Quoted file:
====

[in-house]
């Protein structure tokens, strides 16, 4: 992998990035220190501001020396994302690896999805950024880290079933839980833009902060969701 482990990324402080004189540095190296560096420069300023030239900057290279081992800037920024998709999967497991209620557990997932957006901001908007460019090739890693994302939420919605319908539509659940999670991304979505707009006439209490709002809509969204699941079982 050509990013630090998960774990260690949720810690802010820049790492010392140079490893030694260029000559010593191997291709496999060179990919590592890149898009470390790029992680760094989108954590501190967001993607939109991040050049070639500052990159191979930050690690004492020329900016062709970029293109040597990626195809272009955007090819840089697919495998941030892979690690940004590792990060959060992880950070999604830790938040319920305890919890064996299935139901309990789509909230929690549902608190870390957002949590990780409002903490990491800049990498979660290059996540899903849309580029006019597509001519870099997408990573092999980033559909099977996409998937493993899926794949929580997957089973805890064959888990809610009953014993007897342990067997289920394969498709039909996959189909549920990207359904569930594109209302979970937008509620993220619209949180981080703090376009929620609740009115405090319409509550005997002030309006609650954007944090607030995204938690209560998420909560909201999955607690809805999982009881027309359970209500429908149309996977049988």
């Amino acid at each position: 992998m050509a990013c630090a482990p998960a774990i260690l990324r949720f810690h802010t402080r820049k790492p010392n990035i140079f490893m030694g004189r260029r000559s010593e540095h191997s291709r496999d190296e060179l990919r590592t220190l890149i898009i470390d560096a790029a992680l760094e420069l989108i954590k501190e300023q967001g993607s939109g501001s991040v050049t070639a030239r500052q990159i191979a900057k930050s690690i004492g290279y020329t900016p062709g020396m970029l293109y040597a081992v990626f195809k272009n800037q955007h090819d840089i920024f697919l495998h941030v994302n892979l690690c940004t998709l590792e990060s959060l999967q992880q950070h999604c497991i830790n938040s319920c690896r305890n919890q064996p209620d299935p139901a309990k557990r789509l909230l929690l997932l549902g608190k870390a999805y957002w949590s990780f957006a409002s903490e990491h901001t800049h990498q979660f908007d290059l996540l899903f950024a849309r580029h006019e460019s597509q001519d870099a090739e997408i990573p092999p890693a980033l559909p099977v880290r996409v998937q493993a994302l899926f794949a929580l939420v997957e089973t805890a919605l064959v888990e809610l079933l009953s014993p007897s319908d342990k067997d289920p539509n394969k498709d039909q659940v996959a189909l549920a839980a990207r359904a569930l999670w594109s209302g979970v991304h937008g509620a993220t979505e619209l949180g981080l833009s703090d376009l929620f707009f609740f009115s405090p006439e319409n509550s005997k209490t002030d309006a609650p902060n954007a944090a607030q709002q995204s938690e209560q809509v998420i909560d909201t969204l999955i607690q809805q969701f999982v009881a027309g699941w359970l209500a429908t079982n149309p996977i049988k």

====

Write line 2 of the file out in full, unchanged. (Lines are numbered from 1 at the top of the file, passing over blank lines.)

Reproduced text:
């Protein structure tokens, strides 16, 4: 992998990035220190501001020396994302690896999805950024880290079933839980833009902060969701 482990990324402080004189540095190296560096420069300023030239900057290279081992800037920024998709999967497991209620557990997932957006901001908007460019090739890693994302939420919605319908539509659940999670991304979505707009006439209490709002809509969204699941079982 050509990013630090998960774990260690949720810690802010820049790492010392140079490893030694260029000559010593191997291709496999060179990919590592890149898009470390790029992680760094989108954590501190967001993607939109991040050049070639500052990159191979930050690690004492020329900016062709970029293109040597990626195809272009955007090819840089697919495998941030892979690690940004590792990060959060992880950070999604830790938040319920305890919890064996299935139901309990789509909230929690549902608190870390957002949590990780409002903490990491800049990498979660290059996540899903849309580029006019597509001519870099997408990573092999980033559909099977996409998937493993899926794949929580997957089973805890064959888990809610009953014993007897342990067997289920394969498709039909996959189909549920990207359904569930594109209302979970937008509620993220619209949180981080703090376009929620609740009115405090319409509550005997002030309006609650954007944090607030995204938690209560998420909560909201999955607690809805999982009881027309359970209500429908149309996977049988």